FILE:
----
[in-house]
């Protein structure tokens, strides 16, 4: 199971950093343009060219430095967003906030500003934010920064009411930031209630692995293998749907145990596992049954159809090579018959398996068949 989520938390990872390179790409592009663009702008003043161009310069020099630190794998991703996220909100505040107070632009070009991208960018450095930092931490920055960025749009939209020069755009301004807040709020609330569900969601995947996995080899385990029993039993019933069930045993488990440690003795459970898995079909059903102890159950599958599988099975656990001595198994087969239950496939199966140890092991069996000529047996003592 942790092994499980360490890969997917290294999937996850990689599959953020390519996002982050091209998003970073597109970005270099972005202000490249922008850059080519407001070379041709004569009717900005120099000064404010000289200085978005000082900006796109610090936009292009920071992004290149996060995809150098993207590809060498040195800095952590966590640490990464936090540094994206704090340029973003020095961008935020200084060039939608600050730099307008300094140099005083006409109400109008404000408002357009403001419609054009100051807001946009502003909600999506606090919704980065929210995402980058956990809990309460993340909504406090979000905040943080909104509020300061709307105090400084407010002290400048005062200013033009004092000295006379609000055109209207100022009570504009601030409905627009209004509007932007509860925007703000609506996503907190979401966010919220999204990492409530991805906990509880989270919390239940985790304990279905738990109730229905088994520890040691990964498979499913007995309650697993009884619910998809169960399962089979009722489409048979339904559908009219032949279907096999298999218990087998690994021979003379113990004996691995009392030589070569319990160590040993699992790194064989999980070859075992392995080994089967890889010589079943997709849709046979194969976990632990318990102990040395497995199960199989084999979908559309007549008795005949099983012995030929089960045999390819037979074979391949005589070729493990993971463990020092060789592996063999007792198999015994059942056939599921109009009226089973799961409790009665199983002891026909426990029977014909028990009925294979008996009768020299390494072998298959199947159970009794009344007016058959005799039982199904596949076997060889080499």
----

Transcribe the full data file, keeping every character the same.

[in-house]
């Protein structure tokens, strides 16, 4: 199971950093343009060219430095967003906030500003934010920064009411930031209630692995293998749907145990596992049954159809090579018959398996068949 989520938390990872390179790409592009663009702008003043161009310069020099630190794998991703996220909100505040107070632009070009991208960018450095930092931490920055960025749009939209020069755009301004807040709020609330569900969601995947996995080899385990029993039993019933069930045993488990440690003795459970898995079909059903102890159950599958599988099975656990001595198994087969239950496939199966140890092991069996000529047996003592 942790092994499980360490890969997917290294999937996850990689599959953020390519996002982050091209998003970073597109970005270099972005202000490249922008850059080519407001070379041709004569009717900005120099000064404010000289200085978005000082900006796109610090936009292009920071992004290149996060995809150098993207590809060498040195800095952590966590640490990464936090540094994206704090340029973003020095961008935020200084060039939608600050730099307008300094140099005083006409109400109008404000408002357009403001419609054009100051807001946009502003909600999506606090919704980065929210995402980058956990809990309460993340909504406090979000905040943080909104509020300061709307105090400084407010002290400048005062200013033009004092000295006379609000055109209207100022009570504009601030409905627009209004509007932007509860925007703000609506996503907190979401966010919220999204990492409530991805906990509880989270919390239940985790304990279905738990109730229905088994520890040691990964498979499913007995309650697993009884619910998809169960399962089979009722489409048979339904559908009219032949279907096999298999218990087998690994021979003379113990004996691995009392030589070569319990160590040993699992790194064989999980070859075992392995080994089967890889010589079943997709849709046979194969976990632990318990102990040395497995199960199989084999979908559309007549008795005949099983012995030929089960045999390819037979074979391949005589070729493990993971463990020092060789592996063999007792198999015994059942056939599921109009009226089973799961409790009665199983002891026909426990029977014909028990009925294979008996009768020299390494072998298959199947159970009794009344007016058959005799039982199904596949076997060889080499």